How to support Salem small businesses, even during COVID-19 – Statesman Journal

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Whitney Woodworth
 
| Salem Statesman Journal

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Small Business Saturday continues to grow

Small Business Saturday isn’t even a decade old, but it continues to grow in popularity by the year.

In prior years, millions of shoppers spent the Saturday after Black Friday frequenting local stores, pop-up shops and markets in an effort to support local businesses.

This year, in the midst of the COVID-19 pandemic and a partial shutdown, Small Business Saturday is shaping up to be smaller and quieter.

But, Salem business owners stressed, community support for local businesses has never been more important. 

«Making the choice to support and invest in our community has never had a bigger impact than it does right now,» said Al Tandy, owner of Salem Summit Company. «2020 has been a very difficult year for most small businesses and the winter months will likely be a make or break for many.»

During prior holiday seasons, the local outdoor goods outfitter in downtown Salem offered a selection of festive beverages and in-store promotions.

Tandy said they will be participating in Small Business Saturday, but is not sure what this year will bring. 

«This year is obviously very different and we have to operate with the utmost care and concern for the safety of our staff and community,» he said. «Our struggle is finding a way to operate on Small Business Saturday that creates a fun and safe environment and manages flow, as foot traffic is generally very high during this event.»

Different rules this year

American Express founded the shopping day in 2010. In recent years, 112 million people participated in Small Business Saturday, and nearly 90% of consumers said it encourages people to buy from local stores, according to American Express.

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The statewide two-week freeze in Oregon stretches to Dec. 2 and made no exception for Thanksgiving, Black Friday or Small Business Saturday. 

Restaurants are limited to delivery and take-out only, grocery stores and pharmacies are limited to 75% capacity, retail stores and malls are limited to 75% capacity, and gyms, event venues and museums are completely closed. 

Businesses like Salem Summit are able to operate with masks, frequent sanitizing and reduced capacity. 

«If you look past the masks and frequent sanitizing, holiday shopping in our store will look quite similar overall,» Tandy said. «We will still have a great selection of items to choose from and a happy staff ready to help you out — you just won’t be able to see our smiles behind our masks.»

Not all holiday shopping is proceeding as planned. 

Lisa Sherman, executive director of Salem Community Markets, said in light of the freeze, they made the «very tough and agonizing decision» on Nov. 17 to cancel all the remaining events in November, including those scheduled for Small Business Saturday.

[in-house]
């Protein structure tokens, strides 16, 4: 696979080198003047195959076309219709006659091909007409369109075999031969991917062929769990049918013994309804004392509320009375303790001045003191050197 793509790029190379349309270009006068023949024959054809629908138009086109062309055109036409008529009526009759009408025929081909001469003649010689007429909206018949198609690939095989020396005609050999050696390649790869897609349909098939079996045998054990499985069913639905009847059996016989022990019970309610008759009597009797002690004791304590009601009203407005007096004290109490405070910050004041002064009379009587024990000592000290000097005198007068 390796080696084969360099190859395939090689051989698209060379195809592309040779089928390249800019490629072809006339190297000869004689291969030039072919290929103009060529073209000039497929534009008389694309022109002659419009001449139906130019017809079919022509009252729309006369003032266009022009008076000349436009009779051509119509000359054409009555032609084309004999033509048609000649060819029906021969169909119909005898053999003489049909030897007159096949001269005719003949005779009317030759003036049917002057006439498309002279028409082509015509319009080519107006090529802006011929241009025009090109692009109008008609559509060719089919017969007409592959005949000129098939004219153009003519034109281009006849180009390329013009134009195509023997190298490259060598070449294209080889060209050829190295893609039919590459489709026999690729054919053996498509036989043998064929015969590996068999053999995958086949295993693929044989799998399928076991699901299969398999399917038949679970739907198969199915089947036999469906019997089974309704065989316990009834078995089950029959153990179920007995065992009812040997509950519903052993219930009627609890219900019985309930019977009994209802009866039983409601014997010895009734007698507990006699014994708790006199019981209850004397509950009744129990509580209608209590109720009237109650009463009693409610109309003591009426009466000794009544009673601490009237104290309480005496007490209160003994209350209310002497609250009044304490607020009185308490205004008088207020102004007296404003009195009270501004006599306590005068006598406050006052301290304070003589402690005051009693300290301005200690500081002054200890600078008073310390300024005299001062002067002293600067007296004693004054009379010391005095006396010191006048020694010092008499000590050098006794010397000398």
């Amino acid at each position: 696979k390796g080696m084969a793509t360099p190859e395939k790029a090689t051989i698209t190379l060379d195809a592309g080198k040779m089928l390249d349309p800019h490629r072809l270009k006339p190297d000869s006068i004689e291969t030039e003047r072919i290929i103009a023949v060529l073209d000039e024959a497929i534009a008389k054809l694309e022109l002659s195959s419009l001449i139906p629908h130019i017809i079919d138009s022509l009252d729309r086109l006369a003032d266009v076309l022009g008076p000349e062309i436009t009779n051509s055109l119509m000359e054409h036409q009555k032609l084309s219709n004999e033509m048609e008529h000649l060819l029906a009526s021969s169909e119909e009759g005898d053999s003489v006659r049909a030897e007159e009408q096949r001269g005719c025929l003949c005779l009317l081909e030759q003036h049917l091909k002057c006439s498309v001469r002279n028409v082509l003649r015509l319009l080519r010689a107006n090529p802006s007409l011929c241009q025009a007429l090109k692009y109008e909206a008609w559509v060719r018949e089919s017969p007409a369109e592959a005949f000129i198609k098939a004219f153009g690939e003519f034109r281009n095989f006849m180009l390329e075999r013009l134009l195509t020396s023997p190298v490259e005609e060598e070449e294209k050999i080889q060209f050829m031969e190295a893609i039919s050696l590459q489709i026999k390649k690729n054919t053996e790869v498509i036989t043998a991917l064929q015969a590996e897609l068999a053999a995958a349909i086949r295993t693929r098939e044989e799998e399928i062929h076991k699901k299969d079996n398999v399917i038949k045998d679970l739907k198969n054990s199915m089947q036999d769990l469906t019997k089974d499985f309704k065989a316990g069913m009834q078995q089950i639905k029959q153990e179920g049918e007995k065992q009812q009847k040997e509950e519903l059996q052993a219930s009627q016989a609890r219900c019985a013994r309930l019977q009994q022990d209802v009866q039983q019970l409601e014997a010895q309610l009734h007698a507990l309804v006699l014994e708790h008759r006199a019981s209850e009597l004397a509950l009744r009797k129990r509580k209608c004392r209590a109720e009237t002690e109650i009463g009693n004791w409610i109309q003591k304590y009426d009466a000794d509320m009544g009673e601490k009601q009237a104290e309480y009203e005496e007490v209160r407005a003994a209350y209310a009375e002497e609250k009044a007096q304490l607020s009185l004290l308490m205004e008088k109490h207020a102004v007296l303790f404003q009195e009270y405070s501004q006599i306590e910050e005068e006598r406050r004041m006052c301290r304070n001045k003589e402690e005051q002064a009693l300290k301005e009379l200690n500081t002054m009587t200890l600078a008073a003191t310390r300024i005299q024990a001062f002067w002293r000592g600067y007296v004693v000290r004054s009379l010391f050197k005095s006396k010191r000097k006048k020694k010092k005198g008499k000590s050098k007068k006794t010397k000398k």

This year has been extremely difficult for small business vendors and artisans, especially after the 20-year traditional indoor holiday market at the fairgrounds was canceled to due COVID concerns, Sherman said. 

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But because of their desire to support vendors and artisans, Salem Community Market leadership scheduled a series of covered outdoor events and pop-up markets in partnership with several downtown businesses.

«We are hopeful that things improve over the next two weeks, things open back up for December and we are able to move forward with the December events as scheduled,» Sherman said. 

One Fair World, the nonprofit Fair Trade retailer in downtown Salem, will be open Nov. 28 but nixed their tradition of open house treats on Small Business Saturday due to pandemic health and capacity concerns.

Store management said they will be abiding by state restrictions on capacity limits, mask mandates and social distancing to provide a safe shopping experience for staff, customers and volunteers. 

They said small businesses are taking huge losses and struggling to stay afloat with fewer people shopping in person. 

«In a time like this, we must continue to make conscious choices to support fair trade as we shop for goods like coffee and tea, food, body care, home goods and more, and in so doing, support small businesses and producers,» said store leaders in an email. «Our hope is that through this crisis, small businesses emerge stronger and more connected as a global community.»

But it can’t be done without the help of the customers, business owners stressed. 

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«Supporting small business is always important, but it is crucial this year that we spend our dollars in our community if we want to ensure the longevity of our community,» Tandy said. 

Looking for more local businesses to support? The Salem Main Street Association has a downtown dining, shopping and parking map. 

A social media campaign by Travel Salemalso is underway to promote local restaurants and stores this holiday season. 

American Express also keeps a map of small businesses across the country, including dozens in Salem. 

For questions, comments and news tips, email reporter Whitney Woodworth at wmwoodworth@statesmanjournal.com, call 503-910-6616 or follow on Twitter @wmwoodworth

This story was underwritten by Atrio Health Plans.

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